Flying Solo

After a day of grey, drizzly rain while it seemed the rest of the UK basked in wonderful November sunshine, I woke on Sunday morning to a cold, crisp, clear night sky that was just starting to lighten with dawn. The grass was like frozen green beans, crunching under foot, while mist clung to the parks and open areas of the forest. When the sun rose the trees framing the paddocks at the farm blazed fiery red and orange, glowing against the brilliant blue sky. Surrounded by the trees and bushes of the farm’s garden, the mist nets remained in the shade, perfect for catching birds.

Goldfinch with a more unusual orange face

Today at the farm it was just me and two nets. Being a ‘C’ permit holder means I can ring on my own. However most of the time I ring with Lee, and a group of others since the farm is not one person’s site. Today however I was making the most of the fact that Lee, and most of the others were in Scotland.

After the beauty of the morning, the birds did not disappoint. Although there was no sign of the siskins and redpolls that often dominate the catches in this garden during winter, there were plenty of tits around including blue, great, coal and marsh tit. Even before I had finished unfurling my nets I had caught two coal tits, which unlike many of the other tits have had a reasonably successful breeding season. There were also plenty of goldfinches, tinkling away in the tops of the trees, before piling down to the feeders and into the nets.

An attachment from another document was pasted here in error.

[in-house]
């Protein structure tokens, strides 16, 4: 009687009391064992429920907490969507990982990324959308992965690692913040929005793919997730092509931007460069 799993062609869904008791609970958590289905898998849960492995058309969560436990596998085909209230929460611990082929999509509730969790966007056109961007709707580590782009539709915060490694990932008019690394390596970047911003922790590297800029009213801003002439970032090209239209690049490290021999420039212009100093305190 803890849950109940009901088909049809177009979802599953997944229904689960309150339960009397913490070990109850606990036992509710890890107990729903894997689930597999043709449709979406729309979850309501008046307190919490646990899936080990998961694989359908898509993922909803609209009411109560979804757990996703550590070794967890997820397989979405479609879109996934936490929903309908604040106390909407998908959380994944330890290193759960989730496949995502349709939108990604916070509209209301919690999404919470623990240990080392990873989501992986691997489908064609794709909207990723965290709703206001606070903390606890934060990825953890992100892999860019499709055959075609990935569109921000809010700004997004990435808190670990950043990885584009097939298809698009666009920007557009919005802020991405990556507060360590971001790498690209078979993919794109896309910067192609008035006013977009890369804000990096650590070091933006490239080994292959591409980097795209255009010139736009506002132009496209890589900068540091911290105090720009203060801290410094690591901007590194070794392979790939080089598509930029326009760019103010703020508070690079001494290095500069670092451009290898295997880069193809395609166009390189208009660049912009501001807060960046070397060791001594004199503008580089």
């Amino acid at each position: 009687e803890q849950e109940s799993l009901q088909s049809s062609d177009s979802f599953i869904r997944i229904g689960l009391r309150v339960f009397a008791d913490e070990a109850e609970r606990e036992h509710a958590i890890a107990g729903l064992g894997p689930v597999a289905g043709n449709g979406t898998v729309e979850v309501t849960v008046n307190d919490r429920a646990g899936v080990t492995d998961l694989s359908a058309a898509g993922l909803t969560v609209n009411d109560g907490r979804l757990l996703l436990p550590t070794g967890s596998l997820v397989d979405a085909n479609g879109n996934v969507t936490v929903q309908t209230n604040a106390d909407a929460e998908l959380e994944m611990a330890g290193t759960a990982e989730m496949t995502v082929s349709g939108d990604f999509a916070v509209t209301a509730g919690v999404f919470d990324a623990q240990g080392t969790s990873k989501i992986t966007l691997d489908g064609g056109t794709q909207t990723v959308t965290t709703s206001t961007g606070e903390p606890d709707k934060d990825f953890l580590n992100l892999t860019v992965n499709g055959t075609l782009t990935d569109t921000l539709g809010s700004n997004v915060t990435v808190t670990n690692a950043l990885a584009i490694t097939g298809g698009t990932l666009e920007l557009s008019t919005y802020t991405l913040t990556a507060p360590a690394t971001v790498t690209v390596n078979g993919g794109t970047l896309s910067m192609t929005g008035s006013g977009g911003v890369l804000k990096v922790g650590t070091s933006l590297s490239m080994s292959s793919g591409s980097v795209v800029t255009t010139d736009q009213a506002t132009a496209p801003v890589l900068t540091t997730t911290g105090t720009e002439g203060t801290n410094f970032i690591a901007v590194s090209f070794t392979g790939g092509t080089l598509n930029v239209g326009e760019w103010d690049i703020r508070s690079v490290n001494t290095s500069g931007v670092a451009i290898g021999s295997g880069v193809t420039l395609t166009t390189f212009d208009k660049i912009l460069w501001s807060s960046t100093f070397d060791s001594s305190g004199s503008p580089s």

As the sun shifted position it started to catch the nets, making them more visible and in return the number of birds caught started to slow. Still, enough time to catch a male great spotted woodpecker, screeching blue murder as I tried to get him out of the net with my fingers still in tact. It only half worked, yes I got him out fine and yes I still have all my fingers, its just now they know how a tree feels when a woodpecker starts hammering at it!

Male great spotted woodpecker

Bird of the morning had to be a beautiful adult male brambling, with his striking orange, white and black plumage, with flashes of yellow under the wing this bird is one of the stars of winter ringing.

Stunning male brambling

With the final net round came on last surprise for my mornings solo ringing – its certainly a little more unusual to catch a woodpigeon in our mists nets!

One final surprise in the nets

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